A federal court in Colorado has dismissed the defendant’s post-trial motions for judgment as a matter of law for a new trial upholding the first consumer popcorn lung lawsuit. The court upheld a $7.5 million jury award to plaintiff, Wayne Watson, who sued the manufacturer and retailers of microwave buttered popcorn that caused him to develop bronchiolitis obliterans, or “popcorn lung”, after eating two bags daily for 10 years. Wayne Watson v. Dillion Cos., Inc. was the first case involving a consumer of microwave popcorn diagnosed with Popcorn Lung.
Diacetyl is the one of the most dangerous substances ever exposed to workers and consumers. Exposure to it can leave workers and consumers with a severe, disabling and potentially lethal lung disorder – constrictive bronchiolitis obliterans – in which the smallest airways of the lung become scarred and constricted, blocking off movement of air.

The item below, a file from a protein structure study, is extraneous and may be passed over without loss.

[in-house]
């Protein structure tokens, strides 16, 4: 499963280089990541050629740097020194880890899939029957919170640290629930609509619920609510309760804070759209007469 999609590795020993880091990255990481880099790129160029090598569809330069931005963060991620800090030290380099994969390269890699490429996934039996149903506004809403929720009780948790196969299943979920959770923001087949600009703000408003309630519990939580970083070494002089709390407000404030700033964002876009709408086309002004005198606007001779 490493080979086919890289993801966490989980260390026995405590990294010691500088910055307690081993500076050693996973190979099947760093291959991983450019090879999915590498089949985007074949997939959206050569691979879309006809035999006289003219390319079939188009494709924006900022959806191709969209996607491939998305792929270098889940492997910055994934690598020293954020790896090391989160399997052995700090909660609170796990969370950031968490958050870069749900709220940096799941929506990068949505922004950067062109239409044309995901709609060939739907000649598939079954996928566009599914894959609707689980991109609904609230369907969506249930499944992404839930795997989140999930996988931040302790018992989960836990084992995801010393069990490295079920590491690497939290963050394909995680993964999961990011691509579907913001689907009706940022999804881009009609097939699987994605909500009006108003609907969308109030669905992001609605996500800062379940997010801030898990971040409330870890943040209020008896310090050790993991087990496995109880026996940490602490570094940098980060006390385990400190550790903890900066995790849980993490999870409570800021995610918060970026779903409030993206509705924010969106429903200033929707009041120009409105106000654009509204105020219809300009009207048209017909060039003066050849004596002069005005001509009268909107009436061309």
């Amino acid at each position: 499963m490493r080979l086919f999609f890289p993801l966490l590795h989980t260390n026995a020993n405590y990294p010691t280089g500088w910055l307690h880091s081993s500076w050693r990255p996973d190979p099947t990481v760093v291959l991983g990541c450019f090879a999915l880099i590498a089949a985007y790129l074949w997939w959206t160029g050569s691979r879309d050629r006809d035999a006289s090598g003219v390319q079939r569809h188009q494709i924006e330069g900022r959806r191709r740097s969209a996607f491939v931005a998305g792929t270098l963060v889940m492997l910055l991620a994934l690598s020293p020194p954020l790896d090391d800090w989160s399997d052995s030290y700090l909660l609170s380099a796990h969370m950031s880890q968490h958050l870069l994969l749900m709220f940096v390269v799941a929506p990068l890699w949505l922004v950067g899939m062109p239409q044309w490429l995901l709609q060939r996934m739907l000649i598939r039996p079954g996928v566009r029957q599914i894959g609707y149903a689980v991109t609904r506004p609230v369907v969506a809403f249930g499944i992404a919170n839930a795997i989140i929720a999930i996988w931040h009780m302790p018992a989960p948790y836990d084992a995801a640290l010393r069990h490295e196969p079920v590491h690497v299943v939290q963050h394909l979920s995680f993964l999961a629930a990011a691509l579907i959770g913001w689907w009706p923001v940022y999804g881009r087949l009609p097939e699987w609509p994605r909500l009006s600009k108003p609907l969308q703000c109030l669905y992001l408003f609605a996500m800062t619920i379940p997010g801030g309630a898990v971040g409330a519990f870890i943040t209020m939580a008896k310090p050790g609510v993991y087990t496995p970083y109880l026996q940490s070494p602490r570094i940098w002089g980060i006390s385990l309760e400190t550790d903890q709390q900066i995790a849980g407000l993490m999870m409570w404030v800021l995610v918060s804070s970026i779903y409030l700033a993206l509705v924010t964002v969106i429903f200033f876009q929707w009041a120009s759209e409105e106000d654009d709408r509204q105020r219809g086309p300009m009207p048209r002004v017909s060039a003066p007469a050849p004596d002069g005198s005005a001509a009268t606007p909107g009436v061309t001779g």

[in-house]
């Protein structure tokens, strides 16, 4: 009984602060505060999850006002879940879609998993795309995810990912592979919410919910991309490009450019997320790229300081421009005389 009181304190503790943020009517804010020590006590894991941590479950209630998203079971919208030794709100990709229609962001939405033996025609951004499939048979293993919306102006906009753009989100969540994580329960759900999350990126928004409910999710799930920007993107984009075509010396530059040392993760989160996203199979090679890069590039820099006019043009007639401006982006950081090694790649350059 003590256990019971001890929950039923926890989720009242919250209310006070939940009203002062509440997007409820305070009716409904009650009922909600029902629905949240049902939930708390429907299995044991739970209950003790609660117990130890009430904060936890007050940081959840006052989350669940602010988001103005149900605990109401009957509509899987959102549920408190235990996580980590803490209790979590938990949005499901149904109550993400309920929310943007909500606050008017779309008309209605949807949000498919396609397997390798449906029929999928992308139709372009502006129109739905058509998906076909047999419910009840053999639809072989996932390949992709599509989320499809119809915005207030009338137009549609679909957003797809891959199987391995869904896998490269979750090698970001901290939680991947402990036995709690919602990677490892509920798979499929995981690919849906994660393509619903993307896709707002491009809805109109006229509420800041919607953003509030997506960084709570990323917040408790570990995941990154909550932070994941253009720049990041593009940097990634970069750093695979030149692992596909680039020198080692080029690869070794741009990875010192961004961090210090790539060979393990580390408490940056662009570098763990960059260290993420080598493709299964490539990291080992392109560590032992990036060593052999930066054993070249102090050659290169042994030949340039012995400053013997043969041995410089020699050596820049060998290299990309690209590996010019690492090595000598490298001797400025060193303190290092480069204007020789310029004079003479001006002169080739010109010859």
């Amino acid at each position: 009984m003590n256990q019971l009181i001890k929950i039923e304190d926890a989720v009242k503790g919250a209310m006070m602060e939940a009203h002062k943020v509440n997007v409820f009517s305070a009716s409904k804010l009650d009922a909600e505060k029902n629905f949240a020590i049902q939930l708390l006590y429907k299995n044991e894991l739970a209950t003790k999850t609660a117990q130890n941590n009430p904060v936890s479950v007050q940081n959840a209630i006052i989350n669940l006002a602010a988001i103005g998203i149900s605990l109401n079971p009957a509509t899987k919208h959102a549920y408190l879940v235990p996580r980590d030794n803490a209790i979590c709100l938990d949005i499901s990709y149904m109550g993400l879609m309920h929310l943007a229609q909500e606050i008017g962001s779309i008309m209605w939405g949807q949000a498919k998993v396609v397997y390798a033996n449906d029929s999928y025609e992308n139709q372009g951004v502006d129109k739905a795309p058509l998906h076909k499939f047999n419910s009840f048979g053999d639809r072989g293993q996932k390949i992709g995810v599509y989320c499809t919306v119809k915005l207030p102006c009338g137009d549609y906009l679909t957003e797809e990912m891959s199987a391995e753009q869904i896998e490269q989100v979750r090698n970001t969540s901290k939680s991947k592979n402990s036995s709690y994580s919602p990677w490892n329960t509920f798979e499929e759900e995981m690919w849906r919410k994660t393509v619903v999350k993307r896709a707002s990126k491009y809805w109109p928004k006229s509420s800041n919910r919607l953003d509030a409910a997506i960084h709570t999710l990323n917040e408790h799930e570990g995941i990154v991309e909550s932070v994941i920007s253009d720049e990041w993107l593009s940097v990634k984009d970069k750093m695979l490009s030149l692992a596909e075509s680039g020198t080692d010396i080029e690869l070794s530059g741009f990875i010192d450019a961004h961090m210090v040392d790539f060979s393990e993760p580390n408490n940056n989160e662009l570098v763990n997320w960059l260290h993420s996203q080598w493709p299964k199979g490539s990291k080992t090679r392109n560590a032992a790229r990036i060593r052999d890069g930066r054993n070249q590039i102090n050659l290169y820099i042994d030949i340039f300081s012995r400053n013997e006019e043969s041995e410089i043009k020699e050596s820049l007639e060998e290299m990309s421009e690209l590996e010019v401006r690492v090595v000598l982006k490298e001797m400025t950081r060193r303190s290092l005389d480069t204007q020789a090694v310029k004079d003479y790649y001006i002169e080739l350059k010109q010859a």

Dr. Cecile Rose, a lung specialist at the National Jewish Medical Research Center in Denver (and Wayne Watson’s doctor) told the CBS Early Show in 2007 that initially she was unsure what could have caused his ailment, but, knew it came from something he had inhaled. When Watson’s medical history turned up nothing but eating two bags of popcorn for two years, Dr. Cecile Rose took action to see that others knew of the dangers. Dr. Rose wrote a letter to federal agencies warning that an unidentified person may have developed the first case of the disease outside factory workers.
Even with warnings from Dr. Rose, the National Institute for Occupational Safety and Health and other groups, many people are working with this substance and consumers are risking their health using products containing diacetyl in their homes on a daily basis.
According to the Colorado federal court, punitive damages were appropriate in this case because “a reasonable jury could conclude that the Defendants knew about the risk posed to consumers from diacetyl in their microwave popcorn products, and that this conduct could be construed as willful and wanton.”